Yesterday I said farewell to my friend Wally, who died on December 14th, just two months shy of his 89th birthday.
Wally and I first met as neighbors and later became friends when I ran into him a few times at a local breakfast spot. We began chatting and I learned that macular degeneration (or as he called it, immaculate degeneration) had impaired his vision. He said he was able to get by, mostly, but one of the things he missed most was reading the newspapers every morning. Somehow that morphed into me meeting him there every day and reading the paper to him.
That was about 14-15 years ago, I think, and the longer I knew him, the more I admired and was inspired by him.
Wally was dedicated to physical fitness, unwilling to let time or circumstances get in the way of his exercise. He jogged daily until he was hit by a car and suffered a broken knee.
When his knee healed enough, he began walking and working out on a stair stepper for hours every day. He also did 1000 chest presses every day, but as he was quick to tell you, not all at once.
Macular degeneration didn’t stop him from exercising, either. He was able to see enough to get around the immediate area, and so he kept right on walking. Most days he started walking at 4:30-5:00 a.m., took a break for breakfast and paper-reading at around 6:00, then walked for another couple of hours. Then he went home and worked out on the stepper.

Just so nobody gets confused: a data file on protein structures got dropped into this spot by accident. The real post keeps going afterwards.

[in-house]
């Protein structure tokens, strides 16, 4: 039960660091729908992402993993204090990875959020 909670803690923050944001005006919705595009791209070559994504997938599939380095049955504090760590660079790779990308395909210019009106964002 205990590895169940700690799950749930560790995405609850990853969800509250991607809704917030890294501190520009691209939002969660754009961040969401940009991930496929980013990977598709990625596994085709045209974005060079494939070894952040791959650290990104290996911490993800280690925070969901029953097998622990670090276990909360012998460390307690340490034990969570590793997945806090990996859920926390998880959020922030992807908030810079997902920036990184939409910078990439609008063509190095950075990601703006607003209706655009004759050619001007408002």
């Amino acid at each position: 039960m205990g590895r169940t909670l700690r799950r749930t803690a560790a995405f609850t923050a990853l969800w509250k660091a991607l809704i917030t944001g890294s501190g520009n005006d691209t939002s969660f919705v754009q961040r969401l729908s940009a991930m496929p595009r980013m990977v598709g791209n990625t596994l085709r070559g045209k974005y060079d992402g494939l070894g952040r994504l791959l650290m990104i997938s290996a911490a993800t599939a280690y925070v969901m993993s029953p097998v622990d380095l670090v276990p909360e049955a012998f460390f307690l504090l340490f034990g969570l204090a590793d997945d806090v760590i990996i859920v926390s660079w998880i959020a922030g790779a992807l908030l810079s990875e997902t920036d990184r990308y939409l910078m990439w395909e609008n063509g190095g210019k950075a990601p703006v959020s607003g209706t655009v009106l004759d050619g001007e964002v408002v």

Wally’s stamina faded over the past few years, and after an extended recovery period from colon cancer surgery last year, I thought his exercising days were over.
Nope. He bought a recumbent bike.
Wally might not have had the physique, the medal count, or the bank account of an elite-level athlete, but he certainly had the heart of one. He exemplified commitment, determination, and resilience, and his ability to “roll with the punches” served as daily inspiration and motivation for many, including me. (Kind of hard to plead hardship when the blind man with a bum knee and colon cancer is still working out.)
I’ll always be grateful for having had the gift of knowing Wally and for the lessons he taught me. He was one in a million.
For tips and ideas on how you might find a “Wally” near you, check out Senior Moments, the post in which I first introduced you to Wally.